[Skip to Navigation]
Sign In
February 1996

Prognosis and Treatment of Peritonitis: Do We Need New Scoring Systems?

Author Affiliations

From the Department of General Surgery, University of Vienna, Austria.

Arch Surg. 1996;131(2):180-186. doi:10.1001/archsurg.1996.01430140070019

Objectives:  To assess the clinical significance of present scoring systems for prognosis and treatment in patients with secondary bacterial peritonitis and to define risk factors for patient survival and outcome not included in the scores. A secondary objective was to review our therapeutic regimens and the need for reoperation with regard to outcome.

Design:  Prospective observational study.

Setting:  University hospital, secondary referral center.

Patients:  From 1992 to 1995, 92 patients with secondary peritonitis were examined at the University Surgical Clinic, Vienna, Austria. The population as a whole consisted of 56 men and 36 women with an average age of 56±19 years. Forty-four percent of patients had postoperative peritonitis.

Outcome Measures:  Mortality, multiple organ system failure (MOSF), relaparotomy.

Results:  The mortality rate in patients with an APACHE II (Adult Physiology and Chronic Health Evaualtion) score of less than 15 was 4.8%, while mortality rose to 46.7% in those with a score of 15 or higher (P=.001). The average total mortality rate was 18.5%. The prognosis for patients without organ failure or with failure of one organ system was excellent (mortality rate, 0%); quadruple organ failure, however, had a mortality rate of 90%. Initial thrombocytopenia (<60×109/L), four-quadrant peritonitis, and diabetes mellitus were associated with significantly higher mortality. Leukopenia (white blood cells, <6×109/L) and inappropriate antibiotic therapy as determined by the antibiogram were mildly significant for higher mortality. The need for relaparotomy resulted in substantially higher mortality (P<.001). The impossibility of definitive operative resolution of the intra-abdominal pathologic findings at initial operation had no significant effect on mortality, possibly because planned reoperations were always carried out in those cases. For patients with definitive resolution at initial operation, it was possible to reduce the traditionally high mortality rate associated with relaparotomy on demand by making the decision for reexploration promptly, within the first 48 hours. Nevertheless, the 52.4% mortality rate observed in those cases was still much higher than the 33% found in patients who were not free of disease after the initial operation.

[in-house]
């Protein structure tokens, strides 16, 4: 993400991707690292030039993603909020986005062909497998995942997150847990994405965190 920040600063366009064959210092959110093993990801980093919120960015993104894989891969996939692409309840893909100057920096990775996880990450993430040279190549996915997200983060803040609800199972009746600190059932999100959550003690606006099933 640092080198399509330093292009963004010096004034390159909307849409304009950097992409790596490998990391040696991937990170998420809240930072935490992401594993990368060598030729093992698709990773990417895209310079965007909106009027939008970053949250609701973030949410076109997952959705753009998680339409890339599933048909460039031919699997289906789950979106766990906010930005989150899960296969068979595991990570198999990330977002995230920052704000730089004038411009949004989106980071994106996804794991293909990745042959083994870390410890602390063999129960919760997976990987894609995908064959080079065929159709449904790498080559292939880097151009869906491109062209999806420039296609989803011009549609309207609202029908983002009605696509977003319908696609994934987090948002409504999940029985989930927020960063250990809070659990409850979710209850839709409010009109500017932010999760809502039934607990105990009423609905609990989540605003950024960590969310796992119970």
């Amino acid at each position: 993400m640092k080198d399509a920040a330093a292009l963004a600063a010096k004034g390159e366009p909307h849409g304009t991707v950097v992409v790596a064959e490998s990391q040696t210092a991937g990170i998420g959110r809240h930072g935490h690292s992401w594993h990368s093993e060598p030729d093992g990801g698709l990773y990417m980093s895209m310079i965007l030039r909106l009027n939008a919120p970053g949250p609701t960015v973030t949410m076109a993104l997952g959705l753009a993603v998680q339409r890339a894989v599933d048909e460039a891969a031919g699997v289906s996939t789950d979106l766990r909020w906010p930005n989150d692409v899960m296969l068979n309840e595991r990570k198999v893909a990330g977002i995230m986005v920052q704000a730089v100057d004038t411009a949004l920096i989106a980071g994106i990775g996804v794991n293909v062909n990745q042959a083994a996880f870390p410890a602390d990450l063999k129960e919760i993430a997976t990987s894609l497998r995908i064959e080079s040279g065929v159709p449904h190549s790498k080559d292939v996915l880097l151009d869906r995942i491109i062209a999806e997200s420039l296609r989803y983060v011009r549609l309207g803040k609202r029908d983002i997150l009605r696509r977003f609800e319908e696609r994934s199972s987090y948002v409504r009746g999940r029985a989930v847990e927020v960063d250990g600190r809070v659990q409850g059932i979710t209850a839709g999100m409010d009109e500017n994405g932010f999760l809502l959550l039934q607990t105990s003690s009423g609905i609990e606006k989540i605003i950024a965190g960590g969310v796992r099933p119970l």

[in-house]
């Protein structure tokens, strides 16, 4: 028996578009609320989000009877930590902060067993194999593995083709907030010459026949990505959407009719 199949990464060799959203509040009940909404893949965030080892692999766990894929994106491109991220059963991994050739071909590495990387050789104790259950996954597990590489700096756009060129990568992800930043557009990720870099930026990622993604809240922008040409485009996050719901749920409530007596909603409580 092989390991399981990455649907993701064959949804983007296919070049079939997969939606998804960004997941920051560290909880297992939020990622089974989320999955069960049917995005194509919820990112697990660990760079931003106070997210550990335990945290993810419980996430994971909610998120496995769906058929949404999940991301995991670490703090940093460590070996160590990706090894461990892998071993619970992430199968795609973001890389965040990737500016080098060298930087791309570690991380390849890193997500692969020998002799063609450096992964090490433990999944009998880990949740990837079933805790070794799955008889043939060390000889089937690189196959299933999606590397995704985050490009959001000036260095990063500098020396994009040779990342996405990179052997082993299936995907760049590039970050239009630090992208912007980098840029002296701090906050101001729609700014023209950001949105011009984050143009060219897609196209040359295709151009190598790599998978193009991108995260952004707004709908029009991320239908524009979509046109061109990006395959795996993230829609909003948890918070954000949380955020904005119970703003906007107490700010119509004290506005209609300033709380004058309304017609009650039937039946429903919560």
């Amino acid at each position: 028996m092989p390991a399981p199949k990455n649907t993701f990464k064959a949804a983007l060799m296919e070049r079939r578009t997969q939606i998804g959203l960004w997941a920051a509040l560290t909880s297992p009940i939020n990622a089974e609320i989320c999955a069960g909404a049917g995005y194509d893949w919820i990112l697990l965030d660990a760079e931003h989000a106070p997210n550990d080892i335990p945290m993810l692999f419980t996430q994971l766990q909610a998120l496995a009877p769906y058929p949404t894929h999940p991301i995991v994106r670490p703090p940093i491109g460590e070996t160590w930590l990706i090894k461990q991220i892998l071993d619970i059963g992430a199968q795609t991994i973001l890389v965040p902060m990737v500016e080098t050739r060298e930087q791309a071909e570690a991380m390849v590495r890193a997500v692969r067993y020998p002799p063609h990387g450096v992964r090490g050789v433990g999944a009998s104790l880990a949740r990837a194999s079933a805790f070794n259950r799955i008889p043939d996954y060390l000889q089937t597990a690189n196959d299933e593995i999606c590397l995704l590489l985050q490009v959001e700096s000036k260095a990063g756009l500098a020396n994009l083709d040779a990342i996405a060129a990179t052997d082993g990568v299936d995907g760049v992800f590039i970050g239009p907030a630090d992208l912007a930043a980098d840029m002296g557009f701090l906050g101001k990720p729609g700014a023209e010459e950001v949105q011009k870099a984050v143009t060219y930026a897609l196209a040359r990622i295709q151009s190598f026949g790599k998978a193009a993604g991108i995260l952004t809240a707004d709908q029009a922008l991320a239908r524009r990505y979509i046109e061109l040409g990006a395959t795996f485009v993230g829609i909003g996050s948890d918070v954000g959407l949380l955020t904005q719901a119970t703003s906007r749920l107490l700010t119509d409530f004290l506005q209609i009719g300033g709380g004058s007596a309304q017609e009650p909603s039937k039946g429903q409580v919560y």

Conclusions:  The prognosis in peritonitis is decisively influenced by the health status of the patient at the beginning of treatment and by any concomitant risk factors. As a result, a fairly accurate prediction of the outcome of the disease can initially be made on the basis of the APACHE II score and the MOSF score according to Goris. However, the certainty that severely ill patients with high scores often die has little clinical relevance, since it does not provide any therapeutic alternatives to the attending physician. The decision to perform a relaparotomy must be made as soon as possible, at least before MOSF emerges. Already existing MOSF will lead to the "point of no return."(Arch Surg. 1996;131:180-186)

Add or change institution